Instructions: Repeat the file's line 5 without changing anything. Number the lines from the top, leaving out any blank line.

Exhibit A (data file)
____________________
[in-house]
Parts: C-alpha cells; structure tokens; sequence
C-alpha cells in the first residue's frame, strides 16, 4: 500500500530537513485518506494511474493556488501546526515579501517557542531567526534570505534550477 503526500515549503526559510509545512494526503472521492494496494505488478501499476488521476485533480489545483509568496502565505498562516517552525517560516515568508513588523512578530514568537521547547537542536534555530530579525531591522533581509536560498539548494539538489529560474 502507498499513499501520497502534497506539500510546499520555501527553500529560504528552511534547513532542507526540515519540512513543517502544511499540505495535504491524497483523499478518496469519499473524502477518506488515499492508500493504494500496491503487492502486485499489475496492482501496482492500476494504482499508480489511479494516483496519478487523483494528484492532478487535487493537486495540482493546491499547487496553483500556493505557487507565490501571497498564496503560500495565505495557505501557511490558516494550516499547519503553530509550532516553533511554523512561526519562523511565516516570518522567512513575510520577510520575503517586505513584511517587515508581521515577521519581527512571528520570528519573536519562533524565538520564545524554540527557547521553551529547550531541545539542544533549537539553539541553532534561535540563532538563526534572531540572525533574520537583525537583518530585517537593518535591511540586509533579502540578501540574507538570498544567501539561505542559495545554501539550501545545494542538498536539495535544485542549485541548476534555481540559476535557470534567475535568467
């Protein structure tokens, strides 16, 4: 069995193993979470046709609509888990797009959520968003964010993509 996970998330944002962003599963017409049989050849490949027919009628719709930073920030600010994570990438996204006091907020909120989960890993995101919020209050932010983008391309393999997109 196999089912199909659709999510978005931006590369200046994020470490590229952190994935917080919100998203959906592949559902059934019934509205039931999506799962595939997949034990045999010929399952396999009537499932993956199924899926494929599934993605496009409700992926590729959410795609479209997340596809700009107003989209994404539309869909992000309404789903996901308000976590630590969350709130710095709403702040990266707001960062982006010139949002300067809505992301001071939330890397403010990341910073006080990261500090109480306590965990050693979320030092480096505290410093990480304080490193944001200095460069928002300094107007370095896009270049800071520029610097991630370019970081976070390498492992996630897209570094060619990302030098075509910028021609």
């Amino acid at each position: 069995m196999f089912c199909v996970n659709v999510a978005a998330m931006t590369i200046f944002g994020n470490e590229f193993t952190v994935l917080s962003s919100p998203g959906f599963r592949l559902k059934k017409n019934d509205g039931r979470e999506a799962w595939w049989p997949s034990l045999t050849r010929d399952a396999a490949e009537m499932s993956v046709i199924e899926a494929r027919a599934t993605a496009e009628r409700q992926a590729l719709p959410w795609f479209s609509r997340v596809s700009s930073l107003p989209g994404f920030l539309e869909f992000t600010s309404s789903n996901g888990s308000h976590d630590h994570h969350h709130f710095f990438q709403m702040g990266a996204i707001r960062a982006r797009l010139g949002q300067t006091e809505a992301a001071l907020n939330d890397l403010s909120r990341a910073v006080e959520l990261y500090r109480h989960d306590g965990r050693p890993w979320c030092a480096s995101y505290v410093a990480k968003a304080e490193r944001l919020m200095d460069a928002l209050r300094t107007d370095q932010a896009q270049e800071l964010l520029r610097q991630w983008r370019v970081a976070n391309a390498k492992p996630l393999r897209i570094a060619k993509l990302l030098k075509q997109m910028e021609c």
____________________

């Amino acid at each position: 069995m196999f089912c199909v996970n659709v999510a978005a998330m931006t590369i200046f944002g994020n470490e590229f193993t952190v994935l917080s962003s919100p998203g959906f599963r592949l559902k059934k017409n019934d509205g039931r979470e999506a799962w595939w049989p997949s034990l045999t050849r010929d399952a396999a490949e009537m499932s993956v046709i199924e899926a494929r027919a599934t993605a496009e009628r409700q992926a590729l719709p959410w795609f479209s609509r997340v596809s700009s930073l107003p989209g994404f920030l539309e869909f992000t600010s309404s789903n996901g888990s308000h976590d630590h994570h969350h709130f710095f990438q709403m702040g990266a996204i707001r960062a982006r797009l010139g949002q300067t006091e809505a992301a001071l907020n939330d890397l403010s909120r990341a910073v006080e959520l990261y500090r109480h989960d306590g965990r050693p890993w979320c030092a480096s995101y505290v410093a990480k968003a304080e490193r944001l919020m200095d460069a928002l209050r300094t107007d370095q932010a896009q270049e800071l964010l520029r610097q991630w983008r370019v970081a976070n391309a390498k492992p996630l393999r897209i570094a060619k993509l990302l030098k075509q997109m910028e021609c």